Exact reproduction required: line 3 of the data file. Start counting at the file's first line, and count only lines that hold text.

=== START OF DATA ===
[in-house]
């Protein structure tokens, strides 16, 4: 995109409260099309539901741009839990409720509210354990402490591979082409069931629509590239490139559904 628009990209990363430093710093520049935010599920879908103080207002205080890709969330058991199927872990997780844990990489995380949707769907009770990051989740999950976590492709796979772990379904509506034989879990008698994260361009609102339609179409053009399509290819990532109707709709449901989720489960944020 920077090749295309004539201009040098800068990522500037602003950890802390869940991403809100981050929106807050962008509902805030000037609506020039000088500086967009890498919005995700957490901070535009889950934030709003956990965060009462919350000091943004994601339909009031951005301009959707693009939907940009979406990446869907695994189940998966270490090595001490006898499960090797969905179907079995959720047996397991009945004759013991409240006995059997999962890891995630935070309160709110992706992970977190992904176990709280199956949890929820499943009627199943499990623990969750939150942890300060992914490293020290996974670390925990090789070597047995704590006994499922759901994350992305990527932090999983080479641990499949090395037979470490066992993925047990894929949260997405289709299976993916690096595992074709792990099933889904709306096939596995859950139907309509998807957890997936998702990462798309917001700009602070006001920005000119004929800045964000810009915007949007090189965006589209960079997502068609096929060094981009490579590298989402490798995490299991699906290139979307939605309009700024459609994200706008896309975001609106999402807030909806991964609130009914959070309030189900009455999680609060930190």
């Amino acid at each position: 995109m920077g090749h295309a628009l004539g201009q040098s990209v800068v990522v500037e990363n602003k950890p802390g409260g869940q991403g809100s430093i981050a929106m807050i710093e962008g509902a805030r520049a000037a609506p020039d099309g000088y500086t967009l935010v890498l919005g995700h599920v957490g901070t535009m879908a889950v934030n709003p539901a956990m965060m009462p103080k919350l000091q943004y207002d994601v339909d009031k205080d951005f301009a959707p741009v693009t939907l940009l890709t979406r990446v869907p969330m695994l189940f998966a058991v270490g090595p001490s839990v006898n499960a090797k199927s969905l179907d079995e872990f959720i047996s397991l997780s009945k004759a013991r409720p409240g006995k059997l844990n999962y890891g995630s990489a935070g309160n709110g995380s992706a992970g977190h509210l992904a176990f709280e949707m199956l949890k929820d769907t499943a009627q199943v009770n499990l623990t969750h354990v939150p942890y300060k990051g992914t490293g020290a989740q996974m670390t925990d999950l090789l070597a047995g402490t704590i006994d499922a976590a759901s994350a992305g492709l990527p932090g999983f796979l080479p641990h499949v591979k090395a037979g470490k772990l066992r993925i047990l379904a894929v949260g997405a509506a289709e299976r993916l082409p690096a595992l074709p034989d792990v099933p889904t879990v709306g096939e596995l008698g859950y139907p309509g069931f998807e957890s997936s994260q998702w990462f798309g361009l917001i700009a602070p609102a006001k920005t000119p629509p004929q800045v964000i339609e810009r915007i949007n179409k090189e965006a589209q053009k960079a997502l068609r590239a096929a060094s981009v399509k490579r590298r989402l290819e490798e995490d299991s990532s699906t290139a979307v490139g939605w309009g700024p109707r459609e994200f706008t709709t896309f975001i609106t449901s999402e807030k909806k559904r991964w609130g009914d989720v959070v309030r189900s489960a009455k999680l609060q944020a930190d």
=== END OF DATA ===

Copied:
């Amino acid at each position: 995109m920077g090749h295309a628009l004539g201009q040098s990209v800068v990522v500037e990363n602003k950890p802390g409260g869940q991403g809100s430093i981050a929106m807050i710093e962008g509902a805030r520049a000037a609506p020039d099309g000088y500086t967009l935010v890498l919005g995700h599920v957490g901070t535009m879908a889950v934030n709003p539901a956990m965060m009462p103080k919350l000091q943004y207002d994601v339909d009031k205080d951005f301009a959707p741009v693009t939907l940009l890709t979406r990446v869907p969330m695994l189940f998966a058991v270490g090595p001490s839990v006898n499960a090797k199927s969905l179907d079995e872990f959720i047996s397991l997780s009945k004759a013991r409720p409240g006995k059997l844990n999962y890891g995630s990489a935070g309160n709110g995380s992706a992970g977190h509210l992904a176990f709280e949707m199956l949890k929820d769907t499943a009627q199943v009770n499990l623990t969750h354990v939150p942890y300060k990051g992914t490293g020290a989740q996974m670390t925990d999950l090789l070597a047995g402490t704590i006994d499922a976590a759901s994350a992305g492709l990527p932090g999983f796979l080479p641990h499949v591979k090395a037979g470490k772990l066992r993925i047990l379904a894929v949260g997405a509506a289709e299976r993916l082409p690096a595992l074709p034989d792990v099933p889904t879990v709306g096939e596995l008698g859950y139907p309509g069931f998807e957890s997936s994260q998702w990462f798309g361009l917001i700009a602070p609102a006001k920005t000119p629509p004929q800045v964000i339609e810009r915007i949007n179409k090189e965006a589209q053009k960079a997502l068609r590239a096929a060094s981009v399509k490579r590298r989402l290819e490798e995490d299991s990532s699906t290139a979307v490139g939605w309009g700024p109707r459609e994200f706008t709709t896309f975001i609106t449901s999402e807030k909806k559904r991964w609130g009914d989720v959070v309030r189900s489960a009455k999680l609060q944020a930190d």